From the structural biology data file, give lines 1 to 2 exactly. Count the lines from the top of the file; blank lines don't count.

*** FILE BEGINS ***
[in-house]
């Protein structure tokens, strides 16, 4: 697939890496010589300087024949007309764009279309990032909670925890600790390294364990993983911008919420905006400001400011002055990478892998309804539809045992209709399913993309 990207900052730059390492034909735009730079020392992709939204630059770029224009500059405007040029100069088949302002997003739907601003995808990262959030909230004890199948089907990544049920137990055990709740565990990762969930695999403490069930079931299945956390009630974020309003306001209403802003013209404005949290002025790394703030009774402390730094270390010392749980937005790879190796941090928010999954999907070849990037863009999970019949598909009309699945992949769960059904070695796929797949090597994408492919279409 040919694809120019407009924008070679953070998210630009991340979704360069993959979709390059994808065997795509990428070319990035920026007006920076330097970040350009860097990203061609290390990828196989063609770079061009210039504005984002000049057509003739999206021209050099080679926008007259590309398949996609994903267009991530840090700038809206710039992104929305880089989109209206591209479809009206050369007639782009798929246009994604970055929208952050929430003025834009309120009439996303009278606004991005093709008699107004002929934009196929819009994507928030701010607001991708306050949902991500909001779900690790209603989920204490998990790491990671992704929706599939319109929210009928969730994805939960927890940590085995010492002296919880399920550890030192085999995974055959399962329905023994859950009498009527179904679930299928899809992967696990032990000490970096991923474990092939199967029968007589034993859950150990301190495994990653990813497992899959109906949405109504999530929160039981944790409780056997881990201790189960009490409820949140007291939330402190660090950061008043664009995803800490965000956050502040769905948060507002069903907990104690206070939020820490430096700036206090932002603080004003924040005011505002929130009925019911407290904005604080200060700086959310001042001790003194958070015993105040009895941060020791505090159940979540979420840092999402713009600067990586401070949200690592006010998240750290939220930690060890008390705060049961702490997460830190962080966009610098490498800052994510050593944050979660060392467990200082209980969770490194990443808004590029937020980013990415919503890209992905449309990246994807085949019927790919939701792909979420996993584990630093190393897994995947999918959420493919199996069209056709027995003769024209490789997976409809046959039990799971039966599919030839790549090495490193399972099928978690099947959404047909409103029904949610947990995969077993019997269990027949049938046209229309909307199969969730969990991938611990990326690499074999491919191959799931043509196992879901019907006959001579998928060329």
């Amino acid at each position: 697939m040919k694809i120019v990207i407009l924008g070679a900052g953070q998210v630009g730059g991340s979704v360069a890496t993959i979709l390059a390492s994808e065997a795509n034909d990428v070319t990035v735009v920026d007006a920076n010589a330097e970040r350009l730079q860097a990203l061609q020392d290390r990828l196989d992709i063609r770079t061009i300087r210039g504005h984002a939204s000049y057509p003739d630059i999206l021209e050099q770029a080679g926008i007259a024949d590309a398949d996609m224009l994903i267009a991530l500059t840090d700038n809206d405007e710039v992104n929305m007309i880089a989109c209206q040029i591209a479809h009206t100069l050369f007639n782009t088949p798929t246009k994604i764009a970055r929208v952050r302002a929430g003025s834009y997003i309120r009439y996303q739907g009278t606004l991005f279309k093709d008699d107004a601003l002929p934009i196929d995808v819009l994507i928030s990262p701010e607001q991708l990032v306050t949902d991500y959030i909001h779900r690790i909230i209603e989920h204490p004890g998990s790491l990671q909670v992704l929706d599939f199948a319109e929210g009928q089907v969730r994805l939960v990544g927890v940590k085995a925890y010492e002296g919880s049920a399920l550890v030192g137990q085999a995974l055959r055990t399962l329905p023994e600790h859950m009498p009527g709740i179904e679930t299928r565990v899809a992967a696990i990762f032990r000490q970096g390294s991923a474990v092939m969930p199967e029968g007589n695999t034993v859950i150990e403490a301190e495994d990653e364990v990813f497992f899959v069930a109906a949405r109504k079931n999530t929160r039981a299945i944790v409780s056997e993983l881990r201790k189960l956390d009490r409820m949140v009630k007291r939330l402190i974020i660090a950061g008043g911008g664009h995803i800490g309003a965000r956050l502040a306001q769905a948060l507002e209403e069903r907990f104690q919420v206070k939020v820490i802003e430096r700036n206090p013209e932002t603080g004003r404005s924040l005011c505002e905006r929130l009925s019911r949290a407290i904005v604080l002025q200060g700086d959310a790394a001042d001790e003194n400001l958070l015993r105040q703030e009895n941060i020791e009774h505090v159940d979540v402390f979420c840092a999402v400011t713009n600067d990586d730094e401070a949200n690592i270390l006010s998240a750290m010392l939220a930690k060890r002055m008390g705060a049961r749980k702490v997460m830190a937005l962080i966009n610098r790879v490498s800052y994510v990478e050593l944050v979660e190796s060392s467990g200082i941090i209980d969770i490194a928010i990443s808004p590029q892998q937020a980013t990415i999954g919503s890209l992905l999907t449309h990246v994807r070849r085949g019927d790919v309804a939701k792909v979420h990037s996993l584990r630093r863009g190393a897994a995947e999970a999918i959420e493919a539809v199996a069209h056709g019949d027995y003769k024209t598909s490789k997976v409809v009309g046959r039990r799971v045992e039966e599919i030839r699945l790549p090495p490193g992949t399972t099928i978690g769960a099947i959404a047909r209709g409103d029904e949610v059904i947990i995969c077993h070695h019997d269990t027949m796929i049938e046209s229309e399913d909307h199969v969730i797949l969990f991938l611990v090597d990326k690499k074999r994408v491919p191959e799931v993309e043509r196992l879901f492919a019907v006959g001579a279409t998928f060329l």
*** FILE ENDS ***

[in-house]
């Protein structure tokens, strides 16, 4: 697939890496010589300087024949007309764009279309990032909670925890600790390294364990993983911008919420905006400001400011002055990478892998309804539809045992209709399913993309 990207900052730059390492034909735009730079020392992709939204630059770029224009500059405007040029100069088949302002997003739907601003995808990262959030909230004890199948089907990544049920137990055990709740565990990762969930695999403490069930079931299945956390009630974020309003306001209403802003013209404005949290002025790394703030009774402390730094270390010392749980937005790879190796941090928010999954999907070849990037863009999970019949598909009309699945992949769960059904070695796929797949090597994408492919279409 040919694809120019407009924008070679953070998210630009991340979704360069993959979709390059994808065997795509990428070319990035920026007006920076330097970040350009860097990203061609290390990828196989063609770079061009210039504005984002000049057509003739999206021209050099080679926008007259590309398949996609994903267009991530840090700038809206710039992104929305880089989109209206591209479809009206050369007639782009798929246009994604970055929208952050929430003025834009309120009439996303009278606004991005093709008699107004002929934009196929819009994507928030701010607001991708306050949902991500909001779900690790209603989920204490998990790491990671992704929706599939319109929210009928969730994805939960927890940590085995010492002296919880399920550890030192085999995974055959399962329905023994859950009498009527179904679930299928899809992967696990032990000490970096991923474990092939199967029968007589034993859950150990301190495994990653990813497992899959109906949405109504999530929160039981944790409780056997881990201790189960009490409820949140007291939330402190660090950061008043664009995803800490965000956050502040769905948060507002069903907990104690206070939020820490430096700036206090932002603080004003924040005011505002929130009925019911407290904005604080200060700086959310001042001790003194958070015993105040009895941060020791505090159940979540979420840092999402713009600067990586401070949200690592006010998240750290939220930690060890008390705060049961702490997460830190962080966009610098490498800052994510050593944050979660060392467990200082209980969770490194990443808004590029937020980013990415919503890209992905449309990246994807085949019927790919939701792909979420996993584990630093190393897994995947999918959420493919199996069209056709027995003769024209490789997976409809046959039990799971039966599919030839790549090495490193399972099928978690099947959404047909409103029904949610947990995969077993019997269990027949049938046209229309909307199969969730969990991938611990990326690499074999491919191959799931043509196992879901019907006959001579998928060329």